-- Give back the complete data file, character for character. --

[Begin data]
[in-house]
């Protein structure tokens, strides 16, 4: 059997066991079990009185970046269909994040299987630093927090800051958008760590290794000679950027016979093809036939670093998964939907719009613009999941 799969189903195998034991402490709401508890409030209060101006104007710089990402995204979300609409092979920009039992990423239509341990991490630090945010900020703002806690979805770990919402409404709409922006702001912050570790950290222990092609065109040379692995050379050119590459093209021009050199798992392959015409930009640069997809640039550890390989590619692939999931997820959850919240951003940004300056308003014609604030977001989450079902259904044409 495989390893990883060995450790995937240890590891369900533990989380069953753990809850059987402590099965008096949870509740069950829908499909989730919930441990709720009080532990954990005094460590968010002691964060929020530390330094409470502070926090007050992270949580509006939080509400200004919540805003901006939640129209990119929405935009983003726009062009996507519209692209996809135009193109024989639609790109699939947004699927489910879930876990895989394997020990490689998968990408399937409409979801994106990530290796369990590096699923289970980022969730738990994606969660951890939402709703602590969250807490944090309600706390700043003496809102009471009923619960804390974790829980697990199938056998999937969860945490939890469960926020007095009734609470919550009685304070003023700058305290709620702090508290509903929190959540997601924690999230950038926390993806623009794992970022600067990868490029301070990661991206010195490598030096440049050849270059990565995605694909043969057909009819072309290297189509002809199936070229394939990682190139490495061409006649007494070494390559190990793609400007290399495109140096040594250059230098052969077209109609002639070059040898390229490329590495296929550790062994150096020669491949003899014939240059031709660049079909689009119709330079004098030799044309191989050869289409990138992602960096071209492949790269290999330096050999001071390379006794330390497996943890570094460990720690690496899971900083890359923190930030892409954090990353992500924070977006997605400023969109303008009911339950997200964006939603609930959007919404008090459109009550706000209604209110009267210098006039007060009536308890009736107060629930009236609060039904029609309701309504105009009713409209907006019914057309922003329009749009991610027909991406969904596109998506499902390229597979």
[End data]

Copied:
[in-house]
């Protein structure tokens, strides 16, 4: 059997066991079990009185970046269909994040299987630093927090800051958008760590290794000679950027016979093809036939670093998964939907719009613009999941 799969189903195998034991402490709401508890409030209060101006104007710089990402995204979300609409092979920009039992990423239509341990991490630090945010900020703002806690979805770990919402409404709409922006702001912050570790950290222990092609065109040379692995050379050119590459093209021009050199798992392959015409930009640069997809640039550890390989590619692939999931997820959850919240951003940004300056308003014609604030977001989450079902259904044409 495989390893990883060995450790995937240890590891369900533990989380069953753990809850059987402590099965008096949870509740069950829908499909989730919930441990709720009080532990954990005094460590968010002691964060929020530390330094409470502070926090007050992270949580509006939080509400200004919540805003901006939640129209990119929405935009983003726009062009996507519209692209996809135009193109024989639609790109699939947004699927489910879930876990895989394997020990490689998968990408399937409409979801994106990530290796369990590096699923289970980022969730738990994606969660951890939402709703602590969250807490944090309600706390700043003496809102009471009923619960804390974790829980697990199938056998999937969860945490939890469960926020007095009734609470919550009685304070003023700058305290709620702090508290509903929190959540997601924690999230950038926390993806623009794992970022600067990868490029301070990661991206010195490598030096440049050849270059990565995605694909043969057909009819072309290297189509002809199936070229394939990682190139490495061409006649007494070494390559190990793609400007290399495109140096040594250059230098052969077209109609002639070059040898390229490329590495296929550790062994150096020669491949003899014939240059031709660049079909689009119709330079004098030799044309191989050869289409990138992602960096071209492949790269290999330096050999001071390379006794330390497996943890570094460990720690690496899971900083890359923190930030892409954090990353992500924070977006997605400023969109303008009911339950997200964006939603609930959007919404008090459109009550706000209604209110009267210098006039007060009536308890009736107060629930009236609060039904029609309701309504105009009713409209907006019914057309922003329009749009991610027909991406969904596109998506499902390229597979």